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Reviewed by:
  • Sex in Revolution: Gender, Politics and Power in Modern Mexico
  • Andrew G. Wood
Sex in Revolution: Gender, Politics and Power in Modern Mexico. Edited by Jocelyn Olcott, Mary Kay Vaughan, and Gabriela Cano. Durham: Duke University Press. 2007. Pp. x, 320. Illustrations. Notes. Bibliography. Index. $79.95 cloth; $22.95 paper.

During the height of the Mexican Revolution, Colonel Amelio Robles stood for a photographic portrait dressed in a dark suit, dress shirt, tie, black hat and shoes. On his left hip rested a holstered pistol. Here stands a proud guerrillero; a hero of the Revolution and curiously, an individual who, as it turns out, had radically transformed his gender and sexual identity. As a transgendered male, Robles was not just a "born" female who occasionally played with the trappings of masculinity. Following Gabriela Cano, we learn that Robles' consistent assuming of a masculine identity represented "a cultural declaration of the body and a political act" (p. 39). As the first of eleven studies included in Sex in Revolution, Robles' provocative case study serves as a powerful lead off for the many interesting essays on gender and revolution that follow.

Sex in Revolution features a wide-ranging discussion of women, men, sex and gender in the tumultuous world of Mexican politics and society during the twentieth [End Page 441] century. Anne Rubenstein's "The War on 'Las Pelonas'" deals with attacks on modern, young women who wore "bobbed" haircuts in Mexico City during the mid-1920s. Julia Tuñon's essay on the films of Emilio Fernández critically considers the director's cinematic treatment of indigenous peoples, national identity and gender. Stephanie Smith offers an interesting discussion on divorce in revolutionary Yucatán (Mexican officials had legalized divorce in 1914) as attitudes towards marriage gradually shifted from unions based upon obligation to those realized because of modern notions of love and romance.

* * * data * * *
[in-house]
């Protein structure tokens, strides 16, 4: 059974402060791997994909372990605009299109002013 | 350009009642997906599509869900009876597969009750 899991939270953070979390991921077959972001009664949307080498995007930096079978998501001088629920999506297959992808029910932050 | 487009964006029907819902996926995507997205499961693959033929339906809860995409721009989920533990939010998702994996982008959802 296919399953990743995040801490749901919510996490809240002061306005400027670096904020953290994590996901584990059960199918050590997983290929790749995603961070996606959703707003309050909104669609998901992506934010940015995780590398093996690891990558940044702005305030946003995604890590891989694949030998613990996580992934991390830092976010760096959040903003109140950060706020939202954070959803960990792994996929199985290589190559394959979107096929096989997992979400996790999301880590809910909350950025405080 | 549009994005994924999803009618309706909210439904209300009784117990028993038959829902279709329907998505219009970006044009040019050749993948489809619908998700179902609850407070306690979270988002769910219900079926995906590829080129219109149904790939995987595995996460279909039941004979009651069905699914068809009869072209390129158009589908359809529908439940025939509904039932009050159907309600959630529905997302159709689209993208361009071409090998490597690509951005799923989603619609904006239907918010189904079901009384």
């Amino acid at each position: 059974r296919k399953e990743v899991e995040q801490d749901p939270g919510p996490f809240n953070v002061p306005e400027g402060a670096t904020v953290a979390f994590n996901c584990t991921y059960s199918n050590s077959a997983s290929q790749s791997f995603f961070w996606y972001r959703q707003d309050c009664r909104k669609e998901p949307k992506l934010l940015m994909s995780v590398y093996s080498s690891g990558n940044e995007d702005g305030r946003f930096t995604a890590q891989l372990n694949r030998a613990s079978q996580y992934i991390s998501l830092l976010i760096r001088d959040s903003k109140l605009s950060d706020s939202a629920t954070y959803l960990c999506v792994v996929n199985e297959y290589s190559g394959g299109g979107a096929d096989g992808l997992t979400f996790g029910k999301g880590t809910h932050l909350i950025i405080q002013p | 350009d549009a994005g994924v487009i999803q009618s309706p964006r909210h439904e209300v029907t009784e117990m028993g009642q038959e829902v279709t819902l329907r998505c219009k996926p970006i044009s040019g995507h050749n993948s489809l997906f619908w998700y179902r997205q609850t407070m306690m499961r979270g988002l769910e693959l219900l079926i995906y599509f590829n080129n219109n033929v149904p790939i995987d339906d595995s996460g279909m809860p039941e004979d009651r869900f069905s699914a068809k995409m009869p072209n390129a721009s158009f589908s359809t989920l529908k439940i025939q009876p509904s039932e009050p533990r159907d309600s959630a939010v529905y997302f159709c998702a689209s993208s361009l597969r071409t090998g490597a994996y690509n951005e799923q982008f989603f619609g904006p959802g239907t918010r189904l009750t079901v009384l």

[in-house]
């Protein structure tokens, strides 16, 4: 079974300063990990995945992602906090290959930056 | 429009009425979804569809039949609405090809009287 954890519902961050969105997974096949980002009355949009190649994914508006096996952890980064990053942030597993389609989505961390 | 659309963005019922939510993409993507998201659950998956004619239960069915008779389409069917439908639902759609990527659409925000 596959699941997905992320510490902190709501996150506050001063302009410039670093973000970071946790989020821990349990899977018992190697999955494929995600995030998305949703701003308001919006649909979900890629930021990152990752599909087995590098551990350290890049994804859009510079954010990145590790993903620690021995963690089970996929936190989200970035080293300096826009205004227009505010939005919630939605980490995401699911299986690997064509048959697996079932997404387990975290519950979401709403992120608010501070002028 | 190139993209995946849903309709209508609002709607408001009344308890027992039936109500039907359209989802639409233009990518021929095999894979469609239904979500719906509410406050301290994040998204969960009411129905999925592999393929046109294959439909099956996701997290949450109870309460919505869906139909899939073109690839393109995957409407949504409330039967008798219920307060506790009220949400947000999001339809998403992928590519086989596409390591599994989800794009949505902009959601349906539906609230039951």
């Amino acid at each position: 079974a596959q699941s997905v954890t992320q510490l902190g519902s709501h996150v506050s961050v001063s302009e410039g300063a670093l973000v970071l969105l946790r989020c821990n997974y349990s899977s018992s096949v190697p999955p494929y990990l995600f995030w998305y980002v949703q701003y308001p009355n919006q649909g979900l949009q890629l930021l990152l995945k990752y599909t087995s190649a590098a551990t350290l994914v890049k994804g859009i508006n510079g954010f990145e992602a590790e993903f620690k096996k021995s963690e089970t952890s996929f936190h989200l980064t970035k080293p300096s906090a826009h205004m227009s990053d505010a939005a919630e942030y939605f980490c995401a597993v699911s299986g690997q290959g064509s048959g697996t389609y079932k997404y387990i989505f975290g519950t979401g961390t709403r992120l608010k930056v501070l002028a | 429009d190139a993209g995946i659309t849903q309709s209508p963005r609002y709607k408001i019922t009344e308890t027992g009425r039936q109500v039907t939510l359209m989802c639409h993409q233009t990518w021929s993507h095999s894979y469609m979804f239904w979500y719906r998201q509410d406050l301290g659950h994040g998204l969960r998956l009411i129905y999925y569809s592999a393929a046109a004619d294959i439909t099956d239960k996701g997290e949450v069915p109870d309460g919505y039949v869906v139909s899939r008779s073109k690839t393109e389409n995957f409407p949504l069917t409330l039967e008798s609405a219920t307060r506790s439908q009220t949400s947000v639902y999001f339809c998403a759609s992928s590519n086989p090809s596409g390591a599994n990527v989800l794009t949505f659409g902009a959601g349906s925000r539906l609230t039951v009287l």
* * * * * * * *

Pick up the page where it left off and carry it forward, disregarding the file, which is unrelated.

Far from realizing radical changes in terms of marriage, family and sexual codes, postrevolutionary Mexican society struggled with changing attitudes about sex and gender. As Patience A. Schell describes, a scandal broke out during the summer of 1922 over the alleged distribution of Margaret Sanger's birth control literature among girls at the recently founded Escuela Hogar Gabriela Mistral in Mexico City. The fact that "modern" ideas about love and marriage were allegedly being circulated in the classroom "exposed a schism between traditional views, often anchored in Catholicism, and the emerging feminist discourse" (p. 122). Similarly, Ann Blum's fascinating chapter on the reformation of Mexico's social assistance programs as related to family and child services during the Cárdenas and Ávila Camacho administration shows "enduring contradictions at the intersections of motherhood, nation, reproductive labor, and waged work" (p. 142). In light of thousands of child registrations, legitimations and adoptions overseen by the state, Blum asks, "what kind of families did welfare officials seek to form [and] what kind of families did they endorse?" (p. 128).

Three essays on labor extend the reach of the volume to new areas in the country outside of the capital. As seen in the apparent divide between "traditional" and emergent "modern" social and cultural practices in the earlier chapters, María Teresa Fernández-Aceves' discussion centered on the Círculo Feminista del Oriente organizing among women workers during the 1920s highlights solidarity efforts undertaken among laborers in the newly established corn mills, dough shops and tortilla factories in Guadalajara. Studying Veracruz, Heather Fowler-Salamini shows how female coffee workers organized "their own unique community to legitimate themselves as workingwomen and to juxtapose it with working men's culture" (p. 162). Examining the textile industry in Puebla during the first half of the twentieth century, Susan M. Gauss finds similar tensions playing out between men and women as well as between independent local/regional labor organizations– versus-national labor policy.

The fourth and final section of the volume deals with women in political organizations. Kristina A. Boylan looks at Catholic efforts to regulate public morality as well as various community organizing, education, health care and other endeavors often overseen by the Unión Feminina Católica Mexicana or UFCM. Jocelyn Olcott's essay centered on the activities of...

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Additional Information

ISSN
1533-6247
Print ISSN
0003-1615
Pages
pp. 441-443
Launched on MUSE
2008-03-04
Open Access
No
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